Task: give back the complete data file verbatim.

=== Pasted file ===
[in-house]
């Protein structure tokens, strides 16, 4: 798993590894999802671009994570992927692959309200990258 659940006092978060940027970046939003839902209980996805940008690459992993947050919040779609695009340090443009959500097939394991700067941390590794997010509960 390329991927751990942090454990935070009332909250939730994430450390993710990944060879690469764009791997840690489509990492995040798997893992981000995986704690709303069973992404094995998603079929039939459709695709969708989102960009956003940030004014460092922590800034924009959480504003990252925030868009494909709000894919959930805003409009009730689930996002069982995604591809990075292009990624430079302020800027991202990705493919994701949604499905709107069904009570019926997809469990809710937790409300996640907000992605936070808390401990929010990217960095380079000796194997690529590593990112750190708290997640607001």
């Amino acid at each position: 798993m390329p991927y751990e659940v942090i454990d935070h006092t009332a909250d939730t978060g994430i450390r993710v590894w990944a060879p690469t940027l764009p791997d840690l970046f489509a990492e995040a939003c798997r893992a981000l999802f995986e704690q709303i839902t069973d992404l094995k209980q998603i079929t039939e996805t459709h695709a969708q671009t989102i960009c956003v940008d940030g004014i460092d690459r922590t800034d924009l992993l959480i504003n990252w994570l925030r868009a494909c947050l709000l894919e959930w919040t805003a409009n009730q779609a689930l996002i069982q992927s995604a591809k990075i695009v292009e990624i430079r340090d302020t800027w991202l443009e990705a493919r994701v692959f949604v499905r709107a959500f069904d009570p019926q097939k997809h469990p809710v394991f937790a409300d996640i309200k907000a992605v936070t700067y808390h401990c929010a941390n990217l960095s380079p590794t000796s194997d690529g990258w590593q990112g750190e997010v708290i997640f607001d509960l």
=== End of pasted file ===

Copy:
[in-house]
């Protein structure tokens, strides 16, 4: 798993590894999802671009994570992927692959309200990258 659940006092978060940027970046939003839902209980996805940008690459992993947050919040779609695009340090443009959500097939394991700067941390590794997010509960 390329991927751990942090454990935070009332909250939730994430450390993710990944060879690469764009791997840690489509990492995040798997893992981000995986704690709303069973992404094995998603079929039939459709695709969708989102960009956003940030004014460092922590800034924009959480504003990252925030868009494909709000894919959930805003409009009730689930996002069982995604591809990075292009990624430079302020800027991202990705493919994701949604499905709107069904009570019926997809469990809710937790409300996640907000992605936070808390401990929010990217960095380079000796194997690529590593990112750190708290997640607001």
């Amino acid at each position: 798993m390329p991927y751990e659940v942090i454990d935070h006092t009332a909250d939730t978060g994430i450390r993710v590894w990944a060879p690469t940027l764009p791997d840690l970046f489509a990492e995040a939003c798997r893992a981000l999802f995986e704690q709303i839902t069973d992404l094995k209980q998603i079929t039939e996805t459709h695709a969708q671009t989102i960009c956003v940008d940030g004014i460092d690459r922590t800034d924009l992993l959480i504003n990252w994570l925030r868009a494909c947050l709000l894919e959930w919040t805003a409009n009730q779609a689930l996002i069982q992927s995604a591809k990075i695009v292009e990624i430079r340090d302020t800027w991202l443009e990705a493919r994701v692959f949604v499905r709107a959500f069904d009570p019926q097939k997809h469990p809710v394991f937790a409300d996640i309200k907000a992605v936070t700067y808390h401990c929010a941390n990217l960095s380079p590794t000796s194997d690529g990258w590593q990112g750190e997010v708290i997640f607001d509960l």